‘Everyone’s life touches someone with a mental health condition’

World Health Organization releases its largest review of mental health

The COVID pandemic has exhausted health care systems worldwide, but there is a quieter health issue we might want to pay attention to: the rising mental health crisis.

The World Health Organization recently released a report on the largest problems facing mental health care. Isolation, stress and socioeconomic factors caused by the pandemic increased anxiety and depression by 25% worldwide in the first year alone.

“Everyone’s life touches someone with a mental health condition. Good mental health translates to good physical health and this new report makes a compelling case for change,” WHO director-general Dr. Tedros Adhanom Ghebreyesus said in a press release. “Investment into mental health is an investment into a better life and future for all.”

The report focuses on three paths to change: deepen the value given to mental health care, reshape environments that influence mental health and strengthen mental health care.

Georgia ranked No. 48 in the country for access to mental health care in 2022, according to Mental Health America. The lack of parity in insurance coverage, along with a nursing shortage, contributed to Georgia’s low ranking. However, legislation taking effect July 1 will address this issue and would require all insurance companies who offer mental health coverage to cover it the same way physical health is covered.

“Making sure that we ensure parity was our first way to fix the workforce problem. Now, it’s not going to fix it overnight. But we really need to address the workforce issue before we can address any gaps in the mental health service coverage,” said Kim H. Jones, executive director of Georgia’s chapter of the National Alliance on Mental Illness.

Georgia still has a long road ahead to improve mental health care access in the state. Following the paths set by the WHO, here are ways the state can improve mental health care.

Deepening the value given to mental health care

Awareness normalizes mental health and should be a priority in all sectors of society. Increasing awareness and making it a priority in all sectors promotes inclusion and breaks down the stigma around mental health.

In Georgia, 1 in 3 workers said they would quit their jobs for mental health or burnout reasons, according to Business Wire. Mental health was the second most popular answer for why workers would leave their jobs.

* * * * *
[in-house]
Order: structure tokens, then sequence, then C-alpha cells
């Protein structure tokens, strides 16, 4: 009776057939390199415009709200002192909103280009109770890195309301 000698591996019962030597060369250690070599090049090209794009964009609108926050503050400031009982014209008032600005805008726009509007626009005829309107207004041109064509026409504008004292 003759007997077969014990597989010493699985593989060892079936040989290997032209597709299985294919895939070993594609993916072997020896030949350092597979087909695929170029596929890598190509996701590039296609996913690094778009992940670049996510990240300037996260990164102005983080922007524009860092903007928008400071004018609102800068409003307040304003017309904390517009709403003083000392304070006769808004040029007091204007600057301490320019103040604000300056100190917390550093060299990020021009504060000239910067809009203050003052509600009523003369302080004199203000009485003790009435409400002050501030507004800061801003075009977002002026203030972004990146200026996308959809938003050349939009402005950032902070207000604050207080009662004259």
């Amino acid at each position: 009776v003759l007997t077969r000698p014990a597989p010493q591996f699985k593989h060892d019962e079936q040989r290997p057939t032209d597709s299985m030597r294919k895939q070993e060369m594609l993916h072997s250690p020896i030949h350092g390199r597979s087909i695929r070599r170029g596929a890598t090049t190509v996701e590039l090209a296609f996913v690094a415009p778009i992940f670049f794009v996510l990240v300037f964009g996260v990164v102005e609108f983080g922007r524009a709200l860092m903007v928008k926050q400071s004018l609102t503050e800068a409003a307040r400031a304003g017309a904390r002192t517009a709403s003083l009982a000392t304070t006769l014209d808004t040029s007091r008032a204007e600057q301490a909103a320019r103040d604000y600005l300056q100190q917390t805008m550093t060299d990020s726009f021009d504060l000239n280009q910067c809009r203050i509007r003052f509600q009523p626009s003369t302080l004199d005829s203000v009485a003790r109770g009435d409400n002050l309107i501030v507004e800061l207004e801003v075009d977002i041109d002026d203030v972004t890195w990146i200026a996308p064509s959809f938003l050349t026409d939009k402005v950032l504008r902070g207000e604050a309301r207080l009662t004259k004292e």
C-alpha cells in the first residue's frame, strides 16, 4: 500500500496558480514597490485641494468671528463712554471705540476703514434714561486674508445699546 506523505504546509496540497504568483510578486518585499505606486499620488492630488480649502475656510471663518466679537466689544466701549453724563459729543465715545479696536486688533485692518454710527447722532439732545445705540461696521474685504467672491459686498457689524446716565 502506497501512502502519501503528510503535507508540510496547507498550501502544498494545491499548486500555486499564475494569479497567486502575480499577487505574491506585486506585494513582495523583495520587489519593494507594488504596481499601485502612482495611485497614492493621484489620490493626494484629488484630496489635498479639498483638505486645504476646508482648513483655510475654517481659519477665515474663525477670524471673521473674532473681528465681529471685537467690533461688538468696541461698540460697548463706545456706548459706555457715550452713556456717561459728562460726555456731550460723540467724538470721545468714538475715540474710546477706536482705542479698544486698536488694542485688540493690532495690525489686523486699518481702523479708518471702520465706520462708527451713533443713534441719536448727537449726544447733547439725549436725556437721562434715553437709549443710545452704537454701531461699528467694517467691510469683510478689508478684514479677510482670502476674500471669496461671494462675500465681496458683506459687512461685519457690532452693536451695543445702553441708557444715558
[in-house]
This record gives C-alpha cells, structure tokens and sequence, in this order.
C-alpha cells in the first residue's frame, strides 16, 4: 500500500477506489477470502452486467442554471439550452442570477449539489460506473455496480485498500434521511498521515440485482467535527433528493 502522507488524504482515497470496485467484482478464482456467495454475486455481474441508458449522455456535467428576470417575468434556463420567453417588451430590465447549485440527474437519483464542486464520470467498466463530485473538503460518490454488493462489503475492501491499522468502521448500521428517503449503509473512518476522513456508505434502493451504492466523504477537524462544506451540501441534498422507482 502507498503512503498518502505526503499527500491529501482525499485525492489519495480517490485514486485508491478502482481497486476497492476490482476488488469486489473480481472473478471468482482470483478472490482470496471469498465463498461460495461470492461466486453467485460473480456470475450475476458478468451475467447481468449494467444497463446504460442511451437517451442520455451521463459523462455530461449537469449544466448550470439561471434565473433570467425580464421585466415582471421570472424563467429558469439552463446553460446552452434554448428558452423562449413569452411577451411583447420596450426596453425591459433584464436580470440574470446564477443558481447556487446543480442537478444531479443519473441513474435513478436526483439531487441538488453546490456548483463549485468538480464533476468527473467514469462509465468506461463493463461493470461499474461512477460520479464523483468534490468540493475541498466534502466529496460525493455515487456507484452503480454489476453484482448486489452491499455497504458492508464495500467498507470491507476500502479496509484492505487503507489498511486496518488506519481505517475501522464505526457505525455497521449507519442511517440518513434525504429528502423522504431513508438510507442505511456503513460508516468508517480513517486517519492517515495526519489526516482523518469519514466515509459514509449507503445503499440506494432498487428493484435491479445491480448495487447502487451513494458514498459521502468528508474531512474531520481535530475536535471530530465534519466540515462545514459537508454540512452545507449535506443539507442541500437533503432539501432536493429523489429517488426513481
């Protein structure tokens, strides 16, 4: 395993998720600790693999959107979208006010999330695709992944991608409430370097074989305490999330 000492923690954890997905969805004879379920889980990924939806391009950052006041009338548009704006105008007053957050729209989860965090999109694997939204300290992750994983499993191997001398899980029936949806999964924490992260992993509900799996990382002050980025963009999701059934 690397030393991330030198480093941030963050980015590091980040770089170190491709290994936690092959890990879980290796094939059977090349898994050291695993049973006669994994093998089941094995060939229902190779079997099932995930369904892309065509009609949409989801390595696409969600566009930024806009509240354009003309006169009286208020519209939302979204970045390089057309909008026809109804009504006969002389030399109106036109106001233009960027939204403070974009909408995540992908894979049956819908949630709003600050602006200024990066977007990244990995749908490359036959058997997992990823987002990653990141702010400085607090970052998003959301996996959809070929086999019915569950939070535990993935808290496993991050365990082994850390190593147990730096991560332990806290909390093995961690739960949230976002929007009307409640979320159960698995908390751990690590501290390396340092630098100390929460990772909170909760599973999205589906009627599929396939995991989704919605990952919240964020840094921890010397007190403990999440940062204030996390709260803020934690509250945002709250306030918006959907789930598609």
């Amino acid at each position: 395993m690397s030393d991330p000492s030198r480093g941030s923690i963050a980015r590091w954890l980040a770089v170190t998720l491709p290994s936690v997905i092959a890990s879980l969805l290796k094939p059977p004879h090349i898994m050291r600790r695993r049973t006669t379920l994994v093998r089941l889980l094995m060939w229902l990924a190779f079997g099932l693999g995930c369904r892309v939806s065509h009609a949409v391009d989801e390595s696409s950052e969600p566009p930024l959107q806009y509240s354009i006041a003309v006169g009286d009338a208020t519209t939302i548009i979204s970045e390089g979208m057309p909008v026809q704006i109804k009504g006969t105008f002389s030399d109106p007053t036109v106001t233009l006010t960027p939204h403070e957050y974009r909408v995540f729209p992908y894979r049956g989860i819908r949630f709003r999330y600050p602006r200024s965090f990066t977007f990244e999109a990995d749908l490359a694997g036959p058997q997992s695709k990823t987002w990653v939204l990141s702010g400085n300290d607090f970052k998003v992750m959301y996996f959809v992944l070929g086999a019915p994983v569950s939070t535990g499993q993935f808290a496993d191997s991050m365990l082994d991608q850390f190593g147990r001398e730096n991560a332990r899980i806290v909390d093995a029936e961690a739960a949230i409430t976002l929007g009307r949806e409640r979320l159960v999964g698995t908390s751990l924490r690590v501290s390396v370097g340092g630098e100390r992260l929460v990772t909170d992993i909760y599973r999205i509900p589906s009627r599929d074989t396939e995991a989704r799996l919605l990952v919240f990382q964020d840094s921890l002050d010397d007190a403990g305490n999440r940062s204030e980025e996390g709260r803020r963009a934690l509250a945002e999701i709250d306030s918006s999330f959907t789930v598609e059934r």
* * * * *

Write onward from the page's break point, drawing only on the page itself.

“What I say to leaders is to be intentional. If you think about physical health, for example, and think about how many times in conversations, at your office or just in life in general, we talk about how much we need to exercise or how we exercise and we track it and we monitor it and we’re proud of it. We want to see that same process happen for people’s mental health.” Jones said.

“Creating open dialogues and promoting conversations around mental health on a daily basis will help to tackle the stigma (of mental health),” CEO of the Center for Global Health Innovation, Maria Thacker Goethe told the Atlanta Journal-Constitution. “For example, schools can incorporate daily opportunities for students to reflect on their mental health and feelings. It is important to recognize that each individual has ‘good’ mental health days and ‘bad’ mental health days.”

Reshaping environments

The community around us affects and influences mental health. Whether that is our workplaces, schools or our own neighborhood.

Schools in Georgia face a shortage of mental health resources. The recommended ratio of students to school psychologists is 500:1. However, that ratio is 6,390:1 in Georgia, according to a June investigation by The Atlanta Journal-Constitution. Increasing access to resources and professionals in school improves physical and psychological safety of students and their academic performances, according to the National Association of School Psychologists. Georgia social workers receive some of the lowest starting salaries compared to the rest of the nation, according to Social Work License Map. Salaries for health care social workers rank ninth lowest, mental health social workers rank 16th lowest, and child, family and school social workers rank the 17th lowest in the nation.

“I went to the University of Georgia to get my degree in social work,” Jones said. “Then I realized how much I was gonna get paid and was like, I need to do something else because I can’t pay my bills on what a social worker makes.”

Nearly 2 million people with serious mental health issues are placed in jail every year for nonviolent crimes such as loitering or vagrancy. Currently, 368 Georgians deemed incompetent are in jail, awaiting treatment to stand trial, according to Kaiser Health News. Jail can worsen mental health conditions and those awaiting transfers to inpatient facilities face longer delays due to the pandemic.

Strengthening mental health care

The WHO suggests strengthening mental health care by “changing where, how, and by whom mental health care is delivered and received.” While HB 1013 addresses some of the large issues facing mental health care in Georgia, the workforce shortage limits access to mental health services.

“We have beds that are currently available that are not being used because there aren’t (enough) mental health nurses and mental health providers to meet the minimum ratios to keep those beds open,” Jones said.

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